You're answering the question you want to answer, not the one that was asked. It's important that you get paid for your work so you can eat, and it's good to figure out ways to monetize your work. Charging people for reporting bugs is strange because knowing about bugs helps you and the rest of your users more than it helps the reporter.

> I think holding onto bugfixes and feature enhancements and letting Patreon subscribers have first dibs on these makes sense.

I think that could make sense, too, but neither of those things are reporting bugs or suggesting features. I don't have a quote.


Ok, but if I’m using your thing and I’ve found a bug, asking me to jump through some hoops and/or pay to report it means I just won’t bother.


  There are bugs in my software
  which I will never discover
  on my own. [...] The bug report
  is a form of contribution.
Well, there are at least two ways of viewing a bug report:

1. A bug report is a helpful contribution towards more perfect software, giving the developer new information but no obligation.

For example, pointing out a security bug.

2. A bug report is a request for support, asking the developer to work on a code path they themselves don't use (as if they did, they'd have triggered the bug themselves).

For example, asking them to fix graphics support on 3dfx on Windows NT 4.0 :)


The second one is strange. Just because I tell you your software is broken doesn't obligate you to fix it, and if anybody is confused by that, you can tell them. The weird thing is not having a way to be informed about the bug by unpaid users.


Not only that, writing a useful bug report can involve a surprising amount of work - sometimes far more than is required to write the fix. (For instance, a couple of bug reports I've filed against Pulseaudio fall firmly into that category. They were obnoxious, system-specific crashes that were a pain to pin down and would probably be really hard to reproduce elsewhere, but once pinned down there was an obvious one-line fix for each.)


At some point, this becomes a complicated way to say "here's the code, and I'm available for commercial support", doesn't it?

Another thing you might try is "paying" for features, i.e. somebody has a feature request that you think is an improvement you'd accept but don't give a high priority to (basically "PR welcome, but there's more important stuff to work on right now"). There's a potential risk of including features that you wouldn't otherwise because they make you money, but that aside, it could help both with funding and responsiveness towards users.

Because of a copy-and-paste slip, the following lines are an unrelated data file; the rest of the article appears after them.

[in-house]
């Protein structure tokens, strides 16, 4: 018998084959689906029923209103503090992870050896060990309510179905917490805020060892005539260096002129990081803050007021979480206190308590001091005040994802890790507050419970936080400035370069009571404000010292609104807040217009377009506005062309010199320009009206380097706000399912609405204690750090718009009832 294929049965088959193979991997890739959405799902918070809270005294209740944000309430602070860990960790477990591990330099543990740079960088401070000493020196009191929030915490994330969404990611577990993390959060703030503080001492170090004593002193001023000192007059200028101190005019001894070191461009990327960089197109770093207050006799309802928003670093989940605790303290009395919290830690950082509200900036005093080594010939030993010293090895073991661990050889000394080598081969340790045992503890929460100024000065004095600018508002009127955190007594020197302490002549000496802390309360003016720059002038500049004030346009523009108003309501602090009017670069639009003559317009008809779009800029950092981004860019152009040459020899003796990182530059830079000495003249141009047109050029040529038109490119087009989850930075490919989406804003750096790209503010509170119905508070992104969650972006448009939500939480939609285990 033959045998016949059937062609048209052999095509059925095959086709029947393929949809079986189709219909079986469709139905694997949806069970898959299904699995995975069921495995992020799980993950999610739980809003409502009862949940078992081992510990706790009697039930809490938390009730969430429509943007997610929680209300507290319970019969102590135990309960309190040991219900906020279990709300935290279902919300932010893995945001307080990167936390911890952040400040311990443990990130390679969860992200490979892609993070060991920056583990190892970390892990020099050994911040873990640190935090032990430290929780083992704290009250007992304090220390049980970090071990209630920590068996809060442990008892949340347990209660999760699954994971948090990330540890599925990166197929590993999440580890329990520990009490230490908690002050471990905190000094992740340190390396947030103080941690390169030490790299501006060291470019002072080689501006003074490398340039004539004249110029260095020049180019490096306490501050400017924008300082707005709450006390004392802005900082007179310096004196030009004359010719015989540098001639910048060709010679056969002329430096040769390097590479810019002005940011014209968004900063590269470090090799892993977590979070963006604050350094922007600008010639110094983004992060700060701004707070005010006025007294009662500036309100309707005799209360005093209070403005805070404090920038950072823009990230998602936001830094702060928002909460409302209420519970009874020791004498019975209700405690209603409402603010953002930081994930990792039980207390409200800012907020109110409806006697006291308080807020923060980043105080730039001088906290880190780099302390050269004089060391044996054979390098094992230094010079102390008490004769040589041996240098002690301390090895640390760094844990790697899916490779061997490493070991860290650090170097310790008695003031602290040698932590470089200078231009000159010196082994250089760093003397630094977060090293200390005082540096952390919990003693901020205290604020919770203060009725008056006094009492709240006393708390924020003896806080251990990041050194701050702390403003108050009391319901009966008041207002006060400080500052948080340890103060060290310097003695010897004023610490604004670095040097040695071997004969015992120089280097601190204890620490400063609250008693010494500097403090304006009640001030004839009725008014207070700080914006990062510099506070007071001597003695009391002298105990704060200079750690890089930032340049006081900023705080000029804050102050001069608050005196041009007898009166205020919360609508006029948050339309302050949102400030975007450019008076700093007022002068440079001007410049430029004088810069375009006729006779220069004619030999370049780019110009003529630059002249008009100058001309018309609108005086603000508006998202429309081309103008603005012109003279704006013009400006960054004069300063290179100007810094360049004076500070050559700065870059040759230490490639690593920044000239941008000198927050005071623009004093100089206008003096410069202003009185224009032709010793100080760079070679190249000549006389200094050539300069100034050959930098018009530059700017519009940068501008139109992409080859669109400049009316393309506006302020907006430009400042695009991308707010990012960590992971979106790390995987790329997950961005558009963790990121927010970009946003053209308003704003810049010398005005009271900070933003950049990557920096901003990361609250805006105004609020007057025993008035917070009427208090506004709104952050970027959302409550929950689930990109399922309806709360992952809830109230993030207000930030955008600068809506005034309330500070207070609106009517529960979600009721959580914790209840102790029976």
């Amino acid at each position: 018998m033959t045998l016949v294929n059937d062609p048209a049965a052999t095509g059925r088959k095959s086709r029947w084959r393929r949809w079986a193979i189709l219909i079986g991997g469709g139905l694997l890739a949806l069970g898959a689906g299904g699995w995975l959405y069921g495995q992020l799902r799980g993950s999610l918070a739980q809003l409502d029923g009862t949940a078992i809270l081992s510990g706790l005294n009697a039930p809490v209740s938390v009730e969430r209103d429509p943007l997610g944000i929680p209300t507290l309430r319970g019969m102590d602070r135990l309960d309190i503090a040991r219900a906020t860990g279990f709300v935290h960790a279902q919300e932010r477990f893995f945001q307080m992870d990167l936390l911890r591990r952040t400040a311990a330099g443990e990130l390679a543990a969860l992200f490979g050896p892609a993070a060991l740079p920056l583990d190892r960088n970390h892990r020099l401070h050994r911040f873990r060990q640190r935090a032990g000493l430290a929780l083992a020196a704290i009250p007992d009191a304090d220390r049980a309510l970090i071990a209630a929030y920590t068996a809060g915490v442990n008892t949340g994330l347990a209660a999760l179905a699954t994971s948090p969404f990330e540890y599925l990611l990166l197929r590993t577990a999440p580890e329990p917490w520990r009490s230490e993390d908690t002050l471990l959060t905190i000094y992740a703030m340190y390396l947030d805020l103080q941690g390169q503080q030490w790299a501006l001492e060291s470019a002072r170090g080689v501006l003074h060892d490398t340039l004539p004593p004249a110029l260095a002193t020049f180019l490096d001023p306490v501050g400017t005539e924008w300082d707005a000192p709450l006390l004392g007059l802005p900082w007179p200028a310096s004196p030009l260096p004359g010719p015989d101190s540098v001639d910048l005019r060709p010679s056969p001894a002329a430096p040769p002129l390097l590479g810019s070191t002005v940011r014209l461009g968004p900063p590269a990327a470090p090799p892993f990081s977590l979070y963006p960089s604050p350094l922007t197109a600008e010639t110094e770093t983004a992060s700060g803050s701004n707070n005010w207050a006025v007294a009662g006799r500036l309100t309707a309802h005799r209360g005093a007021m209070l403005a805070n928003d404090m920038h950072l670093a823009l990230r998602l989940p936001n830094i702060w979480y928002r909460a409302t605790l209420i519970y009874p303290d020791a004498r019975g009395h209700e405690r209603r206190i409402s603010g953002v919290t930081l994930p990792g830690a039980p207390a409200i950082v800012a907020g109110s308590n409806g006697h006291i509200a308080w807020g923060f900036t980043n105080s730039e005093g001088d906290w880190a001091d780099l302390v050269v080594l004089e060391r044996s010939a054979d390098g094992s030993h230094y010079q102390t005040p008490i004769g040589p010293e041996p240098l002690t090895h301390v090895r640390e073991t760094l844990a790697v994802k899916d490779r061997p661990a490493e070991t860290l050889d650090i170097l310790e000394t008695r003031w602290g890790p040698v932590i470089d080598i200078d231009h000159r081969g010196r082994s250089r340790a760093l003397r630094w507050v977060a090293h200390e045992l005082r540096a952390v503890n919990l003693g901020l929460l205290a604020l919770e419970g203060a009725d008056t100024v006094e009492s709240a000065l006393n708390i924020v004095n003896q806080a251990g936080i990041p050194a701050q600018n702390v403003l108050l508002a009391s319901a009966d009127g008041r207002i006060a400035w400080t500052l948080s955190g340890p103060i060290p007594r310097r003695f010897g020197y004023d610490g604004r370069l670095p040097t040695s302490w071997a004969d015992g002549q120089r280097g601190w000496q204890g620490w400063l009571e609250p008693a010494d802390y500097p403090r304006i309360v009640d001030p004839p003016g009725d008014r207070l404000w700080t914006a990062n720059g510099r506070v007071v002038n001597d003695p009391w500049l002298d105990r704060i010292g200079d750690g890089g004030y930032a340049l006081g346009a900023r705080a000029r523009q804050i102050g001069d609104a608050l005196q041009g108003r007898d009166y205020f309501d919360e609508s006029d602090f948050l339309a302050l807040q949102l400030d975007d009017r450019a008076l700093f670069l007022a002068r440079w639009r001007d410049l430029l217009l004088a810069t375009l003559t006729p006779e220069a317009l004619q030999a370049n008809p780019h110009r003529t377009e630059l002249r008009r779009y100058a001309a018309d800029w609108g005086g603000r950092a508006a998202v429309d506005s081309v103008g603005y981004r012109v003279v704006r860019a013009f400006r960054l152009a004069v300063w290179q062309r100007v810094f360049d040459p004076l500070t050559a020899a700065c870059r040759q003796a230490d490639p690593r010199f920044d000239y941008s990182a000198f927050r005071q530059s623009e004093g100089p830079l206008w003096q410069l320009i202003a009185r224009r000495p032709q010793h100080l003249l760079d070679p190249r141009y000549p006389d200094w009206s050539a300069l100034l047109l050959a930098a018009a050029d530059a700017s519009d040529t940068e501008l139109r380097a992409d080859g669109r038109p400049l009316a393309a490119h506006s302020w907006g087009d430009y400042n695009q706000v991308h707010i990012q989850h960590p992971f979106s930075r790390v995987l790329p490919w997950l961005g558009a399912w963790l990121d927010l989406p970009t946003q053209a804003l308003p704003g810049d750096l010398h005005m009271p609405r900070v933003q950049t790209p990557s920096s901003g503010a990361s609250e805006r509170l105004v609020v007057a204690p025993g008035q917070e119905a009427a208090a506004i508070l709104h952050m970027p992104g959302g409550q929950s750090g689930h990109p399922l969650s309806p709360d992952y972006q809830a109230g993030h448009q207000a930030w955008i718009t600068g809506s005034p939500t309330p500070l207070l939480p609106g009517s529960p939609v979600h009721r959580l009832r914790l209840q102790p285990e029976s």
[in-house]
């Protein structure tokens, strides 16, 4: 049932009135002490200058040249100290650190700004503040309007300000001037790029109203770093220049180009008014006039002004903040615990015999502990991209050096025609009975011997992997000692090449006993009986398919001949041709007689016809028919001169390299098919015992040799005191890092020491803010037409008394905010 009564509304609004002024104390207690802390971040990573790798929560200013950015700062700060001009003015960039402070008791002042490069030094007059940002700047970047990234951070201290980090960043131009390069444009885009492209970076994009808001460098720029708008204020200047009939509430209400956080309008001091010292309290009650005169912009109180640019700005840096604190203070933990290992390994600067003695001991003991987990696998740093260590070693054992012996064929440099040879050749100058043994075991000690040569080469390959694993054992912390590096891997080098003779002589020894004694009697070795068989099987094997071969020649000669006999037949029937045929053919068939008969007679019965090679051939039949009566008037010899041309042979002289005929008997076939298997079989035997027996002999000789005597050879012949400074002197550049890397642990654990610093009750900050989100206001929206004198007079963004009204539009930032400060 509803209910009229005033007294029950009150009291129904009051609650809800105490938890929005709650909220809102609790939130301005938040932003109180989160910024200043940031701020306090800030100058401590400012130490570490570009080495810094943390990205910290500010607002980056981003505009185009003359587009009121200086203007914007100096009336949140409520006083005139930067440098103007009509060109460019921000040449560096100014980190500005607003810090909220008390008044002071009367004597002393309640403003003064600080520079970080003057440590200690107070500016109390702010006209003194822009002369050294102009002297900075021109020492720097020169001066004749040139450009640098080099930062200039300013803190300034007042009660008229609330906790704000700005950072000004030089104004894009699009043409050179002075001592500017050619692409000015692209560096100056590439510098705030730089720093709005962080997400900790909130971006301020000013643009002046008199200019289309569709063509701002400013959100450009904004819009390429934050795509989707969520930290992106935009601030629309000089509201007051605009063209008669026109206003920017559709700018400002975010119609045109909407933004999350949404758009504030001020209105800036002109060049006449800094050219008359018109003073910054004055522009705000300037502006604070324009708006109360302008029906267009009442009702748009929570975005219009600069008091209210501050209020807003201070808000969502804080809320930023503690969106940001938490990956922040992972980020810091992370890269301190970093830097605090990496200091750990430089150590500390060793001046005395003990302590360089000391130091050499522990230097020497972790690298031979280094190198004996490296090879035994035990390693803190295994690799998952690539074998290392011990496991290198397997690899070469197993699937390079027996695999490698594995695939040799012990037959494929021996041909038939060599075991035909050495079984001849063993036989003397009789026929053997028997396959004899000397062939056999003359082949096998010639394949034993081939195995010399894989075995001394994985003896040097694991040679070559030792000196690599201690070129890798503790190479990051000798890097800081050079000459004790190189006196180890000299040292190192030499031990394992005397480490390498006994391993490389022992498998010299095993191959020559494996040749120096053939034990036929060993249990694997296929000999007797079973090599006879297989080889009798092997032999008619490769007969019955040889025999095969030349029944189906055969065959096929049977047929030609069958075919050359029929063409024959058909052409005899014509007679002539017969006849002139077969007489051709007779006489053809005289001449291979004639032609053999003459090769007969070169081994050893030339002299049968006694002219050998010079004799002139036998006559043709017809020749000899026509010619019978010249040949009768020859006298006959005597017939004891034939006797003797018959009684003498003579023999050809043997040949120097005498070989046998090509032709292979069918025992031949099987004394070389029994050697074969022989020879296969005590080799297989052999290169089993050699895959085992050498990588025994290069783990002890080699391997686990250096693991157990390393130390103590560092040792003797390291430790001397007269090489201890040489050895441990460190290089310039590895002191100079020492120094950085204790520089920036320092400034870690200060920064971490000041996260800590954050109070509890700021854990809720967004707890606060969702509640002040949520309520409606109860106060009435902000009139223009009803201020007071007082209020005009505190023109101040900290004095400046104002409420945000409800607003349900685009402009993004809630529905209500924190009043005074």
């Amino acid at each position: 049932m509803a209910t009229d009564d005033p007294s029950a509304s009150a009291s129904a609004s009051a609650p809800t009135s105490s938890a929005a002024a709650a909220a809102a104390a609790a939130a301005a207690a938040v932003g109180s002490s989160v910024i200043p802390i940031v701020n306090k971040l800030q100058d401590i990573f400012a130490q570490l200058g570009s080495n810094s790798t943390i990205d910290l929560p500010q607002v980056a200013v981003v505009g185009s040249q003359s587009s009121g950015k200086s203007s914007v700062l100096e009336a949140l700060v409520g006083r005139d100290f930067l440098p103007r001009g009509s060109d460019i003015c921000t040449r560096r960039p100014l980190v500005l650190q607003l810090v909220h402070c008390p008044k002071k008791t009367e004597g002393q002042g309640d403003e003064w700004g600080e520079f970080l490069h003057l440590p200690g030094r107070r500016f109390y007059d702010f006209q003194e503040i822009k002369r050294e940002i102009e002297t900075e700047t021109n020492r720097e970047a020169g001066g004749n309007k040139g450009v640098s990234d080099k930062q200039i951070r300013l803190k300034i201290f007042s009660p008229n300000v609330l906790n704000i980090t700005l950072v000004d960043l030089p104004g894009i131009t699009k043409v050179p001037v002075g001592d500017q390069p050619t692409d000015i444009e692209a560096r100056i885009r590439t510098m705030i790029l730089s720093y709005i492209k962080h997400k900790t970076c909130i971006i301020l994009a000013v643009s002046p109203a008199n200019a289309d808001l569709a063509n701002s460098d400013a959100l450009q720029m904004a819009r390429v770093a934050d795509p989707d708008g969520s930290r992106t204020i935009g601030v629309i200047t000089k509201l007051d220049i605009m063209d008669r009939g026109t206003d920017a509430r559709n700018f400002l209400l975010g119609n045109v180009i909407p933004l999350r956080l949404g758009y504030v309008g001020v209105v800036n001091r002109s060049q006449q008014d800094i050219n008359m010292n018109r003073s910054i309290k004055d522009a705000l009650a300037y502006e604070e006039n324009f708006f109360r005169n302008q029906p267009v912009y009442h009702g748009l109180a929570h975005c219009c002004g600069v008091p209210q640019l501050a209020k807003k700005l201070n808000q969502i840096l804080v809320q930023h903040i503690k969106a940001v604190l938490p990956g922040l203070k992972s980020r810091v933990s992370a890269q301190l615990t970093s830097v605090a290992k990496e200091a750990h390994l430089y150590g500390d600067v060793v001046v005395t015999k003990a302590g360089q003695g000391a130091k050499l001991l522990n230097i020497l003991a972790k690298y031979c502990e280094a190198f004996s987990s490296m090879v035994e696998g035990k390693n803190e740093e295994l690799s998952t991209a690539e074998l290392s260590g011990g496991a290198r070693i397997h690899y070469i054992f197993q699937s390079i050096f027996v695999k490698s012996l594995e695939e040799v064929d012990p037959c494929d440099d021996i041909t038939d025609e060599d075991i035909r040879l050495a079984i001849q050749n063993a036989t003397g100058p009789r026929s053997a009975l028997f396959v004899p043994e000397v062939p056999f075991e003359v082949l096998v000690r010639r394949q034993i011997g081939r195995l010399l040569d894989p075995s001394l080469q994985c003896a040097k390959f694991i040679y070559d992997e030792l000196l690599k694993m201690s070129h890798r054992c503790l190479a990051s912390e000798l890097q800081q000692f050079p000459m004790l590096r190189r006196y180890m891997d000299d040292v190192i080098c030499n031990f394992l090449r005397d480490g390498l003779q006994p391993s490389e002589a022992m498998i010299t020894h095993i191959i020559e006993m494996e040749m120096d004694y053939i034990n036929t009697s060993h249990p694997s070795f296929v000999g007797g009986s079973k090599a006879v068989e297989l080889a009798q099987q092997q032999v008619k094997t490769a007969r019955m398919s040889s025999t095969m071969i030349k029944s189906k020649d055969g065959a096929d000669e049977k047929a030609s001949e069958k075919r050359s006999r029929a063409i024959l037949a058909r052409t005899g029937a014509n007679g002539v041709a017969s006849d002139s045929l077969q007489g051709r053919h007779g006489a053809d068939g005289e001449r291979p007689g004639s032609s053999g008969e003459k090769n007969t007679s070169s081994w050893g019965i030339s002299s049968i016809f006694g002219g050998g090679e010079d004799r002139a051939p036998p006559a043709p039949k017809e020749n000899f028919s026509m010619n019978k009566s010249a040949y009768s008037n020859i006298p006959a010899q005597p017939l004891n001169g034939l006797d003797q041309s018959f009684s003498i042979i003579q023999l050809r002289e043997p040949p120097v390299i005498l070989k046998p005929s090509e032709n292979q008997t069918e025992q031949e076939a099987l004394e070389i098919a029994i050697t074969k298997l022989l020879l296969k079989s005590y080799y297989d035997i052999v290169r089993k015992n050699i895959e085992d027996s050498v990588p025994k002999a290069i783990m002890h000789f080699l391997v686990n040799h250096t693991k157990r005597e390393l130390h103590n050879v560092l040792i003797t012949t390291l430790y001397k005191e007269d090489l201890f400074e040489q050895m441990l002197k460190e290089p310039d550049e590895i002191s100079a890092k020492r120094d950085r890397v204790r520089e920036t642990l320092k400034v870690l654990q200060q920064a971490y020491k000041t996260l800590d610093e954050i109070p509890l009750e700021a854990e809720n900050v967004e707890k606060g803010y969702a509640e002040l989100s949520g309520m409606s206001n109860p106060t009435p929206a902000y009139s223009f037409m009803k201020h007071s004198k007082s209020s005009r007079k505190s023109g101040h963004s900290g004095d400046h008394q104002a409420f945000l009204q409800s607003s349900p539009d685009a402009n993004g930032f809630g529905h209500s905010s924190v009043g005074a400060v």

Thank you for this in depth discussion about sponsoring open source. I think there aren’t great solutions out there and it was definitely worth trying something new.

I remember reading the original post proposing this concept.

Is it possible the system is working fine as-is and has been for decades? Although maintainers do not get great funding, the community is constantly proposing new solutions, improving standards and disseminating breakthroughs.

If companies were all privately building their own stacks, then they would all maintain their IP as a competitive advantage but won’t be able to share common solutions that they could feasibly replicate as well given time and direction. Only by everyone contributing do we have such a great community.

Unfortunately companies that sit on top of open source code don’t derive all of their value from just the code, although it’s definitely a part of it. They provide usually more than just a technology implementation, including support staff, communication strategy and so on that their stack doesn’t provide them.

I wish more maintainers were better funded, it could definitely help but I think also it’s amazing to see what we’ve collectively been able to accomplish so quickly by people contributing for free and permissively for the general good.


I suppose the entire point of open sourcing software is to take a step back from generating revenue through IP.

That doesn't exclude charging for the hours one put in solving specific issues or requests raised by third parties.

Open source only provides a legal framework that defines the terms by which one distributes code. It was never intended to be a business model in the first place. Not does the entire concept claim to be a business model.

As such, all software projects being equal, choosing a permissive or proprietary license is just a fork in the road.

The bigger picture here is the intent and motivation of developers that drives them to build software and share it with the world. Sadly, the hard truth is that there's no such thing as a free lunch. If you provide the output and the labour for free, discussing that such efforts are unsustainable is a bit of a cognitive dissonance on the part of the maintainers.

It's totally valid to write code, release it for free and then charge users for the maintenance of the tool. That is, put a figure to issues and only solve them as a maintainer when enough users care to chip in the hard currency to cover the time.

Sure, many FOSS maintainers don't do it for the money. They simply want to have a positive impact on the world. Share something cool with the world. Assert their identity as the author of their own creative vision. But if history teaches anything, great artists have always walked this tight rope between covering living costs through patronage and finding freedom and artistic license to actualise their own vision.